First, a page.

There is a war going on. It is a war that is taking place behind closed doors. But like any war, it is going to have casualties.
The players: the USA Pickleball Association (USAPA), the Professional Pickleball Association (PPA), the Association of Pickleball Professionals (APP), and Major League Pickleball (MLP).
What are these organizations?
§ The USAPA has been the traditional organization that has developed and promoted the growth of pickleball in the United States. They publish and drive the pickleball rule book and maintain the UTPR rating system.
§ The PPA is a professional player’s league whose original purpose was to promote and increase the revenue stream and payout for professional players. Their tournaments also include a complete list of amateur events that take place at the same venue as their pro events. Their tournaments are not USAPA sanctioned. While the PPA uses most of the USAPA’s rules and guidelines, they have shown a trend that will eventually move away from the USAPA altogether.
§ The APP is a professional player’s league led by CEO Ken Herrmann, and like the PPA holds tournaments that have payouts for the winners of their professional events. Their product also includes a complete list of amateur events that take place at the same time and venue as their pro events. Their tournaments are USAPA sanctioned. The APP by design has worked closely with the USAPA and has shown a desire to be in congruence with the USAPA in whole.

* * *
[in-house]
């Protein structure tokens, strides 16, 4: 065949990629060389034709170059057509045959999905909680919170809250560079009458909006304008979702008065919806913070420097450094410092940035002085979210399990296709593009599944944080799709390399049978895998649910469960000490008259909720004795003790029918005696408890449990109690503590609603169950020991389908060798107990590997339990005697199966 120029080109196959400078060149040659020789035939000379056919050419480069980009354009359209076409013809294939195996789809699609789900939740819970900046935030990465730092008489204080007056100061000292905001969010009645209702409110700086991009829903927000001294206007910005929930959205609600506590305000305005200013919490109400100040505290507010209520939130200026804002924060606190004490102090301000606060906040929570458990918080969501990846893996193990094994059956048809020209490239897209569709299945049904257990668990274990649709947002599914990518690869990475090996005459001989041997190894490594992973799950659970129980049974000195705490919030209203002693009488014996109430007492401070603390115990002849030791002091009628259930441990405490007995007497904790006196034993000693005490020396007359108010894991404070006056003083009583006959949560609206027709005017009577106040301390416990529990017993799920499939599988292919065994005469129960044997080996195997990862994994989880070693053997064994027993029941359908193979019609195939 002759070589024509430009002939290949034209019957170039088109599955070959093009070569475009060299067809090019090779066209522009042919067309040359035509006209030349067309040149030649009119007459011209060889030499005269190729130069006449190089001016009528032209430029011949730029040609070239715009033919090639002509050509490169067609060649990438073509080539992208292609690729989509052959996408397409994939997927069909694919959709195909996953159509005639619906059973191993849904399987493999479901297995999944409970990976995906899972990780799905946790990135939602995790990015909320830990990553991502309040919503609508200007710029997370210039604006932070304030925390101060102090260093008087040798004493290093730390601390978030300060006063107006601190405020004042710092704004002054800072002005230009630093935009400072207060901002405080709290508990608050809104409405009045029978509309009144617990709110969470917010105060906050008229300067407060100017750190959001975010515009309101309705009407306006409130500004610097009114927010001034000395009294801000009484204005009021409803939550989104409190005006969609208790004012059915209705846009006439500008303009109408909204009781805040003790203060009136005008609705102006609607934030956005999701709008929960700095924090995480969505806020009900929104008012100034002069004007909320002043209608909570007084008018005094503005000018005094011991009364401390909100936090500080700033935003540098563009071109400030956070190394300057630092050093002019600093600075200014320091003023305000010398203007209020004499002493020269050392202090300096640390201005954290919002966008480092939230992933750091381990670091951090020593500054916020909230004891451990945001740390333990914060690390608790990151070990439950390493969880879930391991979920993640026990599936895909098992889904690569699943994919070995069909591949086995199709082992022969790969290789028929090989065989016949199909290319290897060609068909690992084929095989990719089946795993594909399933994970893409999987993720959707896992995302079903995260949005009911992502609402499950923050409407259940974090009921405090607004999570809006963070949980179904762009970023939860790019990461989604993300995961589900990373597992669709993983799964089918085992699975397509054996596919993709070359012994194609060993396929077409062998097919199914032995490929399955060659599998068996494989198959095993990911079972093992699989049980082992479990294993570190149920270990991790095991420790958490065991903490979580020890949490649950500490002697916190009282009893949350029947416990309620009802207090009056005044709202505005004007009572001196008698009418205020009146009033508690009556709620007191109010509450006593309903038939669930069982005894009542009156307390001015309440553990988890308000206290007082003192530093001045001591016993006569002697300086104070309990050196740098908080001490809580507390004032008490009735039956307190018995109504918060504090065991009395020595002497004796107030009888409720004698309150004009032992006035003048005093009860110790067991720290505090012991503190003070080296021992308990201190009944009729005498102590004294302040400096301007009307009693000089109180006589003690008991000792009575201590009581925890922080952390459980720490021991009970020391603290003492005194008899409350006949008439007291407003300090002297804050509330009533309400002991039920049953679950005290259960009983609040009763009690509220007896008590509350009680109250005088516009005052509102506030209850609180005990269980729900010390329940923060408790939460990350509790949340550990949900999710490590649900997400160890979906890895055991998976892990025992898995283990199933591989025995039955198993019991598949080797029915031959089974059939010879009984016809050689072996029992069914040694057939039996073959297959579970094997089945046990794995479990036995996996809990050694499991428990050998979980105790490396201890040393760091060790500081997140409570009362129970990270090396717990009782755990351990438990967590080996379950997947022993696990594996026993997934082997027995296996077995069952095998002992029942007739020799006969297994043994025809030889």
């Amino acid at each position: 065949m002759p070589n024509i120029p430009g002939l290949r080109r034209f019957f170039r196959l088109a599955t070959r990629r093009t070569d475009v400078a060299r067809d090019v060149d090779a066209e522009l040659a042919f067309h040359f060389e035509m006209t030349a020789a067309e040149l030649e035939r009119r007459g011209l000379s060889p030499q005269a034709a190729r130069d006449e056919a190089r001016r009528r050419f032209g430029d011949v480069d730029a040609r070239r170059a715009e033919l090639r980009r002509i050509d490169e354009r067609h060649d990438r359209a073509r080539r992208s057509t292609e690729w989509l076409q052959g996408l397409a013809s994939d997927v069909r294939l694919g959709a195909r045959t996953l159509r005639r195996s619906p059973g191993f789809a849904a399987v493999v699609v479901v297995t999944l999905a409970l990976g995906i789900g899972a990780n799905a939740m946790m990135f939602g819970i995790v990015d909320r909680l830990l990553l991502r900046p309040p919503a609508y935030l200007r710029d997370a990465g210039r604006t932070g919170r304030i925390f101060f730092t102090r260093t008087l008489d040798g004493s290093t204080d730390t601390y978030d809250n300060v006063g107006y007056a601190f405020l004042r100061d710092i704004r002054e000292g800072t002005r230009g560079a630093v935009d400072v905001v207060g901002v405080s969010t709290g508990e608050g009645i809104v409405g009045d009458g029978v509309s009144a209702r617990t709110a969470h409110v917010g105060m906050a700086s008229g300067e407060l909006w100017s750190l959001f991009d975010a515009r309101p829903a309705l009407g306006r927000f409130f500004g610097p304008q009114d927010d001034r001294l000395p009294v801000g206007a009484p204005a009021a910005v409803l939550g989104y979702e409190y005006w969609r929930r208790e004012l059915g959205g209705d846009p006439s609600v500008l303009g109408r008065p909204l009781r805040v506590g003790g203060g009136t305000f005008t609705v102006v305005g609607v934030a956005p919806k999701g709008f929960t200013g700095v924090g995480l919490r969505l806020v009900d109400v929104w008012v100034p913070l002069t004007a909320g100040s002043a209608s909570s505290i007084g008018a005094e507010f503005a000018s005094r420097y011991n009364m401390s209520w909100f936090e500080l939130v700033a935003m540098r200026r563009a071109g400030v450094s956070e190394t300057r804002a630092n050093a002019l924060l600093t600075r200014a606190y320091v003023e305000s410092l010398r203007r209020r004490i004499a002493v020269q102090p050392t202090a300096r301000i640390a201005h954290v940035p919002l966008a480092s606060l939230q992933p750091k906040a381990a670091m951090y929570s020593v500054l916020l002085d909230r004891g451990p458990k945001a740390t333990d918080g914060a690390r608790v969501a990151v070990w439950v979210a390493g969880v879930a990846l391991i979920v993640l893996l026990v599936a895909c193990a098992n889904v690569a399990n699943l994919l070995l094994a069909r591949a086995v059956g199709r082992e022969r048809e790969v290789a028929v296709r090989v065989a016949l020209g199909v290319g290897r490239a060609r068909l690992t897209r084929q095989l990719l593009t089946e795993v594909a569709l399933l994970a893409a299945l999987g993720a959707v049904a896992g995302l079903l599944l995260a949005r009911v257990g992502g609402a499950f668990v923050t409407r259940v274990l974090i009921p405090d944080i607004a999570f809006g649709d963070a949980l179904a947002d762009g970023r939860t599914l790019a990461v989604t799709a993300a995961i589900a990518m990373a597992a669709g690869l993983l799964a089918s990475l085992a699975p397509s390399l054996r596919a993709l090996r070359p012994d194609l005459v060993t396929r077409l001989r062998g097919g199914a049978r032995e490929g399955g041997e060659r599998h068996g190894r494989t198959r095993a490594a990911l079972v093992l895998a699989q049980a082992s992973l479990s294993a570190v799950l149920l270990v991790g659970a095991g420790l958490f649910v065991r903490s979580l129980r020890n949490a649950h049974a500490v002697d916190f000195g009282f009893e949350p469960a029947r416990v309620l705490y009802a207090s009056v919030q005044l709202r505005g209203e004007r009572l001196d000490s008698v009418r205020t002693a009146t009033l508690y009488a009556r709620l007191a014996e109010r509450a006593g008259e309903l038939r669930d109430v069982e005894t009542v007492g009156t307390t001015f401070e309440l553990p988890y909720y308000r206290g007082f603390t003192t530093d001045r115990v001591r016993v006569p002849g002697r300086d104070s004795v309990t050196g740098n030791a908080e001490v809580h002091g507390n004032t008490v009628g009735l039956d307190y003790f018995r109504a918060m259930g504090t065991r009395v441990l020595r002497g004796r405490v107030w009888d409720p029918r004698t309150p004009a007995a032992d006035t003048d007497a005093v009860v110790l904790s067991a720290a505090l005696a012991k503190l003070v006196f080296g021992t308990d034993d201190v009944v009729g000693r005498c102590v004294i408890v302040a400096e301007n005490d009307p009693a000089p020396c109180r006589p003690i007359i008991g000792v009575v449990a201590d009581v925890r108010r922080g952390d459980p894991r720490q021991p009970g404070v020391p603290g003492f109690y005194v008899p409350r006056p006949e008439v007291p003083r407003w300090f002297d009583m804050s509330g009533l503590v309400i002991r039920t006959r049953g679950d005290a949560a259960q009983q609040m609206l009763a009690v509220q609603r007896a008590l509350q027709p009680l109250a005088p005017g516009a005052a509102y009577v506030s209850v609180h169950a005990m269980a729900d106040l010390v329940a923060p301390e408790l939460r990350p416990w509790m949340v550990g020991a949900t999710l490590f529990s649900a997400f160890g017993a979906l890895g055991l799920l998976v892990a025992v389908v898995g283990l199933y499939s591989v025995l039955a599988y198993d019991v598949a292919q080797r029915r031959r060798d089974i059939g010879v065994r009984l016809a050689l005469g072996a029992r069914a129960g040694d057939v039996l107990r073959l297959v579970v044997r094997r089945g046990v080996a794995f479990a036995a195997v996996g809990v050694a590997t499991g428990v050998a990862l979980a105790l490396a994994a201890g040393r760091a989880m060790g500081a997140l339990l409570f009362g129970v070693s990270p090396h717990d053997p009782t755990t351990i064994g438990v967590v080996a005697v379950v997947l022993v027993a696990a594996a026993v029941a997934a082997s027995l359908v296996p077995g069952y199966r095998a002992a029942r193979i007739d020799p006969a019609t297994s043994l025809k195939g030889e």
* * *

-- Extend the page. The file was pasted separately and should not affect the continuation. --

§ MLP is a league with currently no amateur events associated but look to provide broadcasted events featuring pro players and content that is pickleball related. Their inaugural event in 2021 proved to be a success. It does not aim to compete directly with the PPA or APP. Their events take place in Dripping Springs Texas at their Dreamland facility.
What is happening:
On January 2, 2022, it was announced that the PPA was acquired by Tom Dundon of Dundon Capital Partners LLC. Dundon also acquired Pickleball Central and Pickleball Tournaments. They also aggressively pursued a list of the top 30 pickleball players in the country with purported 3-year contracts with exclusivity to the PPA. Exactly how many have signed on is not clear. In addition, there are player by player negotiated exemptions of which we still know even less.
On January 8, there was an announced strategic partnership between the APP and MLP. We know almost nothing about what this means other than it is a definite move either caused by the PPA’s new ownership, or maybe who’s timing was usurped by the PPA’s announcement. There is more clarity coming about this move in a scheduled release of information following the APP’s Boca Raton event schedule to end January 23rd. It is rumored that this announcement will define a more direct association between the APP and USAPA.
The undertone is that there is a pro-USAPA and an anti-USAPA movement at play. The PPA has openly made moves in opposition of the USAPA’s direction, not to undermine the organization, but in advocacy of their own mission which is in benefit of pro players. The APP has always played well with the USAPA which on the surface benefits the amateur player.